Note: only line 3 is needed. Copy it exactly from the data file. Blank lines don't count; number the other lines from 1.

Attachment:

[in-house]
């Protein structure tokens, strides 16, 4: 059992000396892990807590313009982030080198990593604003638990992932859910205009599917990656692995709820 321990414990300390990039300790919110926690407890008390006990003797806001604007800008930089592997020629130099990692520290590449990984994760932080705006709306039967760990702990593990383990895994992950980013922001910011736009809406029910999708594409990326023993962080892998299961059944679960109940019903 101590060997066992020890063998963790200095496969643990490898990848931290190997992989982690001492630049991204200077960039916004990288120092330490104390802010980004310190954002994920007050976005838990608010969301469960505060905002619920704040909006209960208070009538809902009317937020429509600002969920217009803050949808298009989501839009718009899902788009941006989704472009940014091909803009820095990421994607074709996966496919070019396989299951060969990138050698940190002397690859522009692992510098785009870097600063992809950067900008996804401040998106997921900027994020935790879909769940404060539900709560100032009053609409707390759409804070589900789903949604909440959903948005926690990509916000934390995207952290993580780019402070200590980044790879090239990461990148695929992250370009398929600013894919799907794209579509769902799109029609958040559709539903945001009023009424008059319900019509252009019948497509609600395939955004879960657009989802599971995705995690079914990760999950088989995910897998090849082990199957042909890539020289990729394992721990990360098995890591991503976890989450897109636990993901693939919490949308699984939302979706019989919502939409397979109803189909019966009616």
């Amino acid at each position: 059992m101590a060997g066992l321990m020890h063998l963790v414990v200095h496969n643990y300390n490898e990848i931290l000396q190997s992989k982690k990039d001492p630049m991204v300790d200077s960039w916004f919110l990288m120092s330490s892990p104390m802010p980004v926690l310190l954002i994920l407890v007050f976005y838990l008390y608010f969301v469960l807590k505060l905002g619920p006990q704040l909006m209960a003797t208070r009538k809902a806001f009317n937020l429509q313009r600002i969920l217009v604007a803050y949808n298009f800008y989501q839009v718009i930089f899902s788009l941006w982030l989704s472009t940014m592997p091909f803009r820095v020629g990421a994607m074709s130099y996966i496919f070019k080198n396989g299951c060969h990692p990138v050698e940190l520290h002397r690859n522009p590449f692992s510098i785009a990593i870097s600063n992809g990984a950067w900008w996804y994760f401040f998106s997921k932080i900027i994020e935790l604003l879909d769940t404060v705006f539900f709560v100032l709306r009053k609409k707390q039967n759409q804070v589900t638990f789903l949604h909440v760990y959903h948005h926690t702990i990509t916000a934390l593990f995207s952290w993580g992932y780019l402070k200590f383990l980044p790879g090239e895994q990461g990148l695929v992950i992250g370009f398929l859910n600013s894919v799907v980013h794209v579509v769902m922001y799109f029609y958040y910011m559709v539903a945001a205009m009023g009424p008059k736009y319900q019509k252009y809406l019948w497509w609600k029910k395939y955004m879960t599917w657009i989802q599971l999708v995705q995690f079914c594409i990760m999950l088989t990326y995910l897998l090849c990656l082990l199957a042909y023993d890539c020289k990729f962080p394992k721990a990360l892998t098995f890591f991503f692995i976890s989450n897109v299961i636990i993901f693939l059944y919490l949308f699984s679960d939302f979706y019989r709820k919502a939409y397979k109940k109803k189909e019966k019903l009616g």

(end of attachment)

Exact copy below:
């Amino acid at each position: 059992m101590a060997g066992l321990m020890h063998l963790v414990v200095h496969n643990y300390n490898e990848i931290l000396q190997s992989k982690k990039d001492p630049m991204v300790d200077s960039w916004f919110l990288m120092s330490s892990p104390m802010p980004v926690l310190l954002i994920l407890v007050f976005y838990l008390y608010f969301v469960l807590k505060l905002g619920p006990q704040l909006m209960a003797t208070r009538k809902a806001f009317n937020l429509q313009r600002i969920l217009v604007a803050y949808n298009f800008y989501q839009v718009i930089f899902s788009l941006w982030l989704s472009t940014m592997p091909f803009r820095v020629g990421a994607m074709s130099y996966i496919f070019k080198n396989g299951c060969h990692p990138v050698e940190l520290h002397r690859n522009p590449f692992s510098i785009a990593i870097s600063n992809g990984a950067w900008w996804y994760f401040f998106s997921k932080i900027i994020e935790l604003l879909d769940t404060v705006f539900f709560v100032l709306r009053k609409k707390q039967n759409q804070v589900t638990f789903l949604h909440v760990y959903h948005h926690t702990i990509t916000a934390l593990f995207s952290w993580g992932y780019l402070k200590f383990l980044p790879g090239e895994q990461g990148l695929v992950i992250g370009f398929l859910n600013s894919v799907v980013h794209v579509v769902m922001y799109f029609y958040y910011m559709v539903a945001a205009m009023g009424p008059k736009y319900q019509k252009y809406l019948w497509w609600k029910k395939y955004m879960t599917w657009i989802q599971l999708v995705q995690f079914c594409i990760m999950l088989t990326y995910l897998l090849c990656l082990l199957a042909y023993d890539c020289k990729f962080p394992k721990a990360l892998t098995f890591f991503f692995i976890s989450n897109v299961i636990i993901f693939l059944y919490l949308f699984s679960d939302f979706y019989r709820k919502a939409y397979k109940k109803k189909e019966k019903l009616g």